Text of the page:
Okay, I admit it. I can fall madly, passionately in love at the drop of a hat. Often, it only lasts a week or two. But more often, it lasts a good, long time. And not infrequently, it lasts forever.
Oh, I should probably mention - I’m talking about songs.
I suspect there are plenty of people out there who don’t understand how it’s possible to “fall in love” with a song. (And to me, “fall in love” is exactly the right term.) I’m thinking, or hoping anyway, there are almost as many who completely understand what I mean.
Sometimes, it’s love at first sight…er, I mean, listen. I can tell you exactly where I was and what I was doing the first time I heard “Wuthering Heights” by Kate Bush, back in 1978. I was in London, walking down the street with my friend Annie, who I know will be reading this blog. She literally yanked me into a record shop as we walked by, screaming, “Oh my God, you have GOT to hear this song!” as Kate's voice blared from their sound system. I bought the album right then and there. In 1992, Mike was channel surfing one night in our TV room, and stopped for maybe 10 seconds on MTV. When he continued on his quest, I grabbed the remote out of his hand and said, “Go back! What WAS that?” It was “Lithium” by Nirvana. I’ve chronicled my 1987 “meeting” with Game Theory’s “Erica’s Word” already (right here). Two of these three are on that “forever” list. I still like “Lithium” a lot, but for me, the best song Kurt Cobain ever wrote was (at the risk of sounding predictable, something I never like to be) “Smells Like Teen Spirit.” That one’s a keeper.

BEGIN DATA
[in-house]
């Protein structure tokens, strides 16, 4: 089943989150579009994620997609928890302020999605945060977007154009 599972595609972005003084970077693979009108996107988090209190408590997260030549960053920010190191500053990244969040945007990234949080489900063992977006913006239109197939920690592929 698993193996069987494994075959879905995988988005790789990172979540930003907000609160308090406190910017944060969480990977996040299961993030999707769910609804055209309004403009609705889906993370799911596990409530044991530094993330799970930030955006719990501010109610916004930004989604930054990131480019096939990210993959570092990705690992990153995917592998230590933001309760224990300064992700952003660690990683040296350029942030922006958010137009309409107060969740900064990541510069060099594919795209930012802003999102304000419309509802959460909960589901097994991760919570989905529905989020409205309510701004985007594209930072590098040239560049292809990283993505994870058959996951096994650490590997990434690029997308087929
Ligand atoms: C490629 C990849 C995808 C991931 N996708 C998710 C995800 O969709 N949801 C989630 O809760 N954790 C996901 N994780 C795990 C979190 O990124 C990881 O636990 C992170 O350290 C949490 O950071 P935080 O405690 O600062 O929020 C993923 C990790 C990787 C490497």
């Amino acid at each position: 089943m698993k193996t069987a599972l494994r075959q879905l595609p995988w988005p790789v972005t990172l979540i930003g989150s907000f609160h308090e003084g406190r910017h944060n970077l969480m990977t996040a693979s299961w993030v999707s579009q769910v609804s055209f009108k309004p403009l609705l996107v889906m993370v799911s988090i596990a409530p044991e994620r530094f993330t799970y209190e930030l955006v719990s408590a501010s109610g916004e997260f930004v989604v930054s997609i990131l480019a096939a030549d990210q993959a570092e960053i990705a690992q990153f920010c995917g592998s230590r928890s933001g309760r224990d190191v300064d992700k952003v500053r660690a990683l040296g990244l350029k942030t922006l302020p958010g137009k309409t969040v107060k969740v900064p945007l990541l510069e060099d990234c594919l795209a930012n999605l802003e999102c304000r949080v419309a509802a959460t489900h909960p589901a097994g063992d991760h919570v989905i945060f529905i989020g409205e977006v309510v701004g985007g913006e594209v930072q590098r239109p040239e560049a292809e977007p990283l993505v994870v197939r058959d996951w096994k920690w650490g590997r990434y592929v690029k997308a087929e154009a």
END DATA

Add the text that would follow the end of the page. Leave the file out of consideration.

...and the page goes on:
I don’t remember when I fell for “Amplifer,” so I assume it was a gradual thing. Those are often the ones that stick. And this one most assuredly stuck.
“Amplifier” is a song by the wonderful 1980’s North Carolina power pop band, the dB’s. It first appeared on their second, and final, album for Albion Records, “Repercussion,” released in 1982. After the video started to get a little play, the song was remixed and included on the band’s third (and arguably best) album, “Like This” on Bearsville Records, in 1984.
|Photo by ... me!|
It was written by the brilliant Peter Holsapple. Holsapple is best known for his work with the dB’s, but he’s also worked with the likes of R.E.M. and Hootie and the Blowfish, as a side musician. While I’ve always liked his vocals, it’s his incredible talent as a songwriter that blows me away. I could easily give you five good reasons why he’s a freaking genius. But we’re gathered here today to discuss one song, and that song is “Amplifier.” A song which, in my humble opinion, is the single greatest “breakup” song ever written.
Why is that, you ask?
1. The First Line of the Song is a Killer – Literally!
“Danny went home and killed himself last night.”
Not exactly a romantic start for a pop song, is it? But, remember, this is a breakup song. And not just any “breakup song.” It’s the breakup song to end all breakup songs. And the songwriter isn’t just any songwriter. Holsapple is known for his sardonic take on love and romance. In another of his gems, a song called “Love is for Lovers,” also on “Like This,” he penned what, for me, could be the all time best line ever included in a “love song:”
“And if you’re happy, then you ought to stay there.
I’m not certain that I know the way there.”